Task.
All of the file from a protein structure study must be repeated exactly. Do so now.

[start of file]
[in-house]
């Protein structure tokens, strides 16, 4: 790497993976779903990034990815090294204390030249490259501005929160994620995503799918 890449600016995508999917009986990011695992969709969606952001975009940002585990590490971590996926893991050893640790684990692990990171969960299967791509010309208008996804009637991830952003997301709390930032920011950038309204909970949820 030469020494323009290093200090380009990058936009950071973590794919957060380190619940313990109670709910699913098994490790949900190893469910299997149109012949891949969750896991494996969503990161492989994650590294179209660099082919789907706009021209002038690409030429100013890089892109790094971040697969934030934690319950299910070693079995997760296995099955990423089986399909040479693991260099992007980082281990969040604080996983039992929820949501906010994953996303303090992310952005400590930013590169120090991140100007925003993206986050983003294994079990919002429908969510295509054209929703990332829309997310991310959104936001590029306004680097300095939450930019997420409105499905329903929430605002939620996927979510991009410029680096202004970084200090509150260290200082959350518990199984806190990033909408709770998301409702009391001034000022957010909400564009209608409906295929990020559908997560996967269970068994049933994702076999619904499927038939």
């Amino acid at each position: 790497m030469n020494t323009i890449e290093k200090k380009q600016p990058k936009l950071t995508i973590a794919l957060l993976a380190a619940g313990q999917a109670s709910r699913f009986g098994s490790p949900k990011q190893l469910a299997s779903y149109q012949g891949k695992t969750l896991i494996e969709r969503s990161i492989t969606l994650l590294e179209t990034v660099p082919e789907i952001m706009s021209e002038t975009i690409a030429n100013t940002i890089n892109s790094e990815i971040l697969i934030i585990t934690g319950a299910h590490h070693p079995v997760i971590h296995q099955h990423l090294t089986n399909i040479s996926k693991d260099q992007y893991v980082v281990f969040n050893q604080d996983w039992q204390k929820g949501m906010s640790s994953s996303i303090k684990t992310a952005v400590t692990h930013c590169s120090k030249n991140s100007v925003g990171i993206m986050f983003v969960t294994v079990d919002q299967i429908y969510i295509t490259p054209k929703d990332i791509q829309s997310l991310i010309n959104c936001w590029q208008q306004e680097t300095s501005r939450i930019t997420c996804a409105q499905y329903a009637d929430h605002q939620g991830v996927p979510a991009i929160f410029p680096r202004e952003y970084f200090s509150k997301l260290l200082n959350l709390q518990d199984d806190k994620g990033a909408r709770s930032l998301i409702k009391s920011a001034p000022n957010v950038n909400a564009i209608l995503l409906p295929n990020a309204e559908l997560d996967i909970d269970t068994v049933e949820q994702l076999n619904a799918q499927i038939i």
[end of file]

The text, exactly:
[in-house]
């Protein structure tokens, strides 16, 4: 790497993976779903990034990815090294204390030249490259501005929160994620995503799918 890449600016995508999917009986990011695992969709969606952001975009940002585990590490971590996926893991050893640790684990692990990171969960299967791509010309208008996804009637991830952003997301709390930032920011950038309204909970949820 030469020494323009290093200090380009990058936009950071973590794919957060380190619940313990109670709910699913098994490790949900190893469910299997149109012949891949969750896991494996969503990161492989994650590294179209660099082919789907706009021209002038690409030429100013890089892109790094971040697969934030934690319950299910070693079995997760296995099955990423089986399909040479693991260099992007980082281990969040604080996983039992929820949501906010994953996303303090992310952005400590930013590169120090991140100007925003993206986050983003294994079990919002429908969510295509054209929703990332829309997310991310959104936001590029306004680097300095939450930019997420409105499905329903929430605002939620996927979510991009410029680096202004970084200090509150260290200082959350518990199984806190990033909408709770998301409702009391001034000022957010909400564009209608409906295929990020559908997560996967269970068994049933994702076999619904499927038939």
């Amino acid at each position: 790497m030469n020494t323009i890449e290093k200090k380009q600016p990058k936009l950071t995508i973590a794919l957060l993976a380190a619940g313990q999917a109670s709910r699913f009986g098994s490790p949900k990011q190893l469910a299997s779903y149109q012949g891949k695992t969750l896991i494996e969709r969503s990161i492989t969606l994650l590294e179209t990034v660099p082919e789907i952001m706009s021209e002038t975009i690409a030429n100013t940002i890089n892109s790094e990815i971040l697969i934030i585990t934690g319950a299910h590490h070693p079995v997760i971590h296995q099955h990423l090294t089986n399909i040479s996926k693991d260099q992007y893991v980082v281990f969040n050893q604080d996983w039992q204390k929820g949501m906010s640790s994953s996303i303090k684990t992310a952005v400590t692990h930013c590169s120090k030249n991140s100007v925003g990171i993206m986050f983003v969960t294994v079990d919002q299967i429908y969510i295509t490259p054209k929703d990332i791509q829309s997310l991310i010309n959104c936001w590029q208008q306004e680097t300095s501005r939450i930019t997420c996804a409105q499905y329903a009637d929430h605002q939620g991830v996927p979510a991009i929160f410029p680096r202004e952003y970084f200090s509150k997301l260290l200082n959350l709390q518990d199984d806190k994620g990033a909408r709770s930032l998301i409702k009391s920011a001034p000022n957010v950038n909400a564009i209608l995503l409906p295929n990020a309204e559908l997560d996967i909970d269970t068994v049933e949820q994702l076999n619904a799918q499927i038939i």